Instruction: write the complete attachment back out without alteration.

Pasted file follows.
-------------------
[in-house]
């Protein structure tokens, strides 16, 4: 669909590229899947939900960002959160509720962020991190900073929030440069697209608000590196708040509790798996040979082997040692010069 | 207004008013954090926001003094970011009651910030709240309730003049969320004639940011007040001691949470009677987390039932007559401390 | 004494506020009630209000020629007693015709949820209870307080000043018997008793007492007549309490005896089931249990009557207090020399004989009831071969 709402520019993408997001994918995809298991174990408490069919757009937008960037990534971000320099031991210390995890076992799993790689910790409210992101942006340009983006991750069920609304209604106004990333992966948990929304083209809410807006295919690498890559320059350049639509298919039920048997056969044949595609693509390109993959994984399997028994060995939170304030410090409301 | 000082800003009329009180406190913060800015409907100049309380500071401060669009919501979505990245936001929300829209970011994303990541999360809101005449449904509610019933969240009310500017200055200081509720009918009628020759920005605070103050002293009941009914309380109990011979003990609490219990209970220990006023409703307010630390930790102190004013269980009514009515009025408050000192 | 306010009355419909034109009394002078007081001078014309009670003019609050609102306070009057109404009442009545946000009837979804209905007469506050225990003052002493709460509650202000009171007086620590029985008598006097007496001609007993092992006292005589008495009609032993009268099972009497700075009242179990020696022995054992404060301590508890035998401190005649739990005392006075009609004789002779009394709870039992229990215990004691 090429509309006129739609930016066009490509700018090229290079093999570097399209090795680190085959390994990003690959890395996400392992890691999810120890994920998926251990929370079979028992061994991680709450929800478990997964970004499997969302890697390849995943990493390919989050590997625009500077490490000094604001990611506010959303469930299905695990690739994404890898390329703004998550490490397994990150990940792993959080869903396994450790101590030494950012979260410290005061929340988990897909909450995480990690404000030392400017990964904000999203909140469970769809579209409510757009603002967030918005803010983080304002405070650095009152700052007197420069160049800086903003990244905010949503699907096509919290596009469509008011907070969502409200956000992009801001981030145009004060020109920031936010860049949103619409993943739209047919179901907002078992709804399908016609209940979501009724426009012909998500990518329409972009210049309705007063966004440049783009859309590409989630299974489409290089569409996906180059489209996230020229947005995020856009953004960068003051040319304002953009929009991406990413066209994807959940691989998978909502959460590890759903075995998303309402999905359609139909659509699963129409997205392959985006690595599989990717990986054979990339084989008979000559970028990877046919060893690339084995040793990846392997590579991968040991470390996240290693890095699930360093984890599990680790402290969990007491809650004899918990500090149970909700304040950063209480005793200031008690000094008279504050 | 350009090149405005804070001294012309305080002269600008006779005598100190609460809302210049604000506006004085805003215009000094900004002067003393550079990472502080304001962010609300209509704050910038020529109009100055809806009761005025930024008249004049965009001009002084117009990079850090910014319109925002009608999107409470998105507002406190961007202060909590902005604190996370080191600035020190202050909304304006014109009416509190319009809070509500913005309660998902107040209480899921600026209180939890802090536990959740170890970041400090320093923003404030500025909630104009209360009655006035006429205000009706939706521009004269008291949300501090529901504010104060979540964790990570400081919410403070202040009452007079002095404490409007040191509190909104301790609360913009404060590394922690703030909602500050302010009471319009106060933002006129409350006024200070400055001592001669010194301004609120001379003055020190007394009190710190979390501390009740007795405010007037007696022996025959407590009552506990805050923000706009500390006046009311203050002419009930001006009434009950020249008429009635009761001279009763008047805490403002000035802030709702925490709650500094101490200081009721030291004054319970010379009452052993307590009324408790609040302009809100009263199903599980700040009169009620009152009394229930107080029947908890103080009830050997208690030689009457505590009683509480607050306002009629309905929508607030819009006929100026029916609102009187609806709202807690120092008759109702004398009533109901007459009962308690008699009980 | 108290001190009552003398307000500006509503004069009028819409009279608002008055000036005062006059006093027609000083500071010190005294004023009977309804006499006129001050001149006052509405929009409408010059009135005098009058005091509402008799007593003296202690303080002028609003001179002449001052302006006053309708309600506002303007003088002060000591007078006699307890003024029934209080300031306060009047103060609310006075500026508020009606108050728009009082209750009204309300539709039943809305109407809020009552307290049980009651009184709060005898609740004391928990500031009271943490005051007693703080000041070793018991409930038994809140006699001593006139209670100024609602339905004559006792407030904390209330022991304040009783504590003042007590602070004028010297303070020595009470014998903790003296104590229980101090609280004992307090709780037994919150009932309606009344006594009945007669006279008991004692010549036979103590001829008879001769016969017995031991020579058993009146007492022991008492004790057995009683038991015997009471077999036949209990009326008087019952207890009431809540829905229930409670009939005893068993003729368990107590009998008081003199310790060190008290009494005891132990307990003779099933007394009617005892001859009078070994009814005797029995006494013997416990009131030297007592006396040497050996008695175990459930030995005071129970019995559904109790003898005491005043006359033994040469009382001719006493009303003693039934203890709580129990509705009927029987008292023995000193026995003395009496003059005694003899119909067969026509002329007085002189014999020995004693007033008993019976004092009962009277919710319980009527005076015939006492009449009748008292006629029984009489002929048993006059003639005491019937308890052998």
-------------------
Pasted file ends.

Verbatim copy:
[in-house]
């Protein structure tokens, strides 16, 4: 669909590229899947939900960002959160509720962020991190900073929030440069697209608000590196708040509790798996040979082997040692010069 | 207004008013954090926001003094970011009651910030709240309730003049969320004639940011007040001691949470009677987390039932007559401390 | 004494506020009630209000020629007693015709949820209870307080000043018997008793007492007549309490005896089931249990009557207090020399004989009831071969 709402520019993408997001994918995809298991174990408490069919757009937008960037990534971000320099031991210390995890076992799993790689910790409210992101942006340009983006991750069920609304209604106004990333992966948990929304083209809410807006295919690498890559320059350049639509298919039920048997056969044949595609693509390109993959994984399997028994060995939170304030410090409301 | 000082800003009329009180406190913060800015409907100049309380500071401060669009919501979505990245936001929300829209970011994303990541999360809101005449449904509610019933969240009310500017200055200081509720009918009628020759920005605070103050002293009941009914309380109990011979003990609490219990209970220990006023409703307010630390930790102190004013269980009514009515009025408050000192 | 306010009355419909034109009394002078007081001078014309009670003019609050609102306070009057109404009442009545946000009837979804209905007469506050225990003052002493709460509650202000009171007086620590029985008598006097007496001609007993092992006292005589008495009609032993009268099972009497700075009242179990020696022995054992404060301590508890035998401190005649739990005392006075009609004789002779009394709870039992229990215990004691 090429509309006129739609930016066009490509700018090229290079093999570097399209090795680190085959390994990003690959890395996400392992890691999810120890994920998926251990929370079979028992061994991680709450929800478990997964970004499997969302890697390849995943990493390919989050590997625009500077490490000094604001990611506010959303469930299905695990690739994404890898390329703004998550490490397994990150990940792993959080869903396994450790101590030494950012979260410290005061929340988990897909909450995480990690404000030392400017990964904000999203909140469970769809579209409510757009603002967030918005803010983080304002405070650095009152700052007197420069160049800086903003990244905010949503699907096509919290596009469509008011907070969502409200956000992009801001981030145009004060020109920031936010860049949103619409993943739209047919179901907002078992709804399908016609209940979501009724426009012909998500990518329409972009210049309705007063966004440049783009859309590409989630299974489409290089569409996906180059489209996230020229947005995020856009953004960068003051040319304002953009929009991406990413066209994807959940691989998978909502959460590890759903075995998303309402999905359609139909659509699963129409997205392959985006690595599989990717990986054979990339084989008979000559970028990877046919060893690339084995040793990846392997590579991968040991470390996240290693890095699930360093984890599990680790402290969990007491809650004899918990500090149970909700304040950063209480005793200031008690000094008279504050 | 350009090149405005804070001294012309305080002269600008006779005598100190609460809302210049604000506006004085805003215009000094900004002067003393550079990472502080304001962010609300209509704050910038020529109009100055809806009761005025930024008249004049965009001009002084117009990079850090910014319109925002009608999107409470998105507002406190961007202060909590902005604190996370080191600035020190202050909304304006014109009416509190319009809070509500913005309660998902107040209480899921600026209180939890802090536990959740170890970041400090320093923003404030500025909630104009209360009655006035006429205000009706939706521009004269008291949300501090529901504010104060979540964790990570400081919410403070202040009452007079002095404490409007040191509190909104301790609360913009404060590394922690703030909602500050302010009471319009106060933002006129409350006024200070400055001592001669010194301004609120001379003055020190007394009190710190979390501390009740007795405010007037007696022996025959407590009552506990805050923000706009500390006046009311203050002419009930001006009434009950020249008429009635009761001279009763008047805490403002000035802030709702925490709650500094101490200081009721030291004054319970010379009452052993307590009324408790609040302009809100009263199903599980700040009169009620009152009394229930107080029947908890103080009830050997208690030689009457505590009683509480607050306002009629309905929508607030819009006929100026029916609102009187609806709202807690120092008759109702004398009533109901007459009962308690008699009980 | 108290001190009552003398307000500006509503004069009028819409009279608002008055000036005062006059006093027609000083500071010190005294004023009977309804006499006129001050001149006052509405929009409408010059009135005098009058005091509402008799007593003296202690303080002028609003001179002449001052302006006053309708309600506002303007003088002060000591007078006699307890003024029934209080300031306060009047103060609310006075500026508020009606108050728009009082209750009204309300539709039943809305109407809020009552307290049980009651009184709060005898609740004391928990500031009271943490005051007693703080000041070793018991409930038994809140006699001593006139209670100024609602339905004559006792407030904390209330022991304040009783504590003042007590602070004028010297303070020595009470014998903790003296104590229980101090609280004992307090709780037994919150009932309606009344006594009945007669006279008991004692010549036979103590001829008879001769016969017995031991020579058993009146007492022991008492004790057995009683038991015997009471077999036949209990009326008087019952207890009431809540829905229930409670009939005893068993003729368990107590009998008081003199310790060190008290009494005891132990307990003779099933007394009617005892001859009078070994009814005797029995006494013997416990009131030297007592006396040497050996008695175990459930030995005071129970019995559904109790003898005491005043006359033994040469009382001719006493009303003693039934203890709580129990509705009927029987008292023995000193026995003395009496003059005694003899119909067969026509002329007085002189014999020995004693007033008993019976004092009962009277919710319980009527005076015939006492009449009748008292006629029984009489002929048993006059003639005491019937308890052998």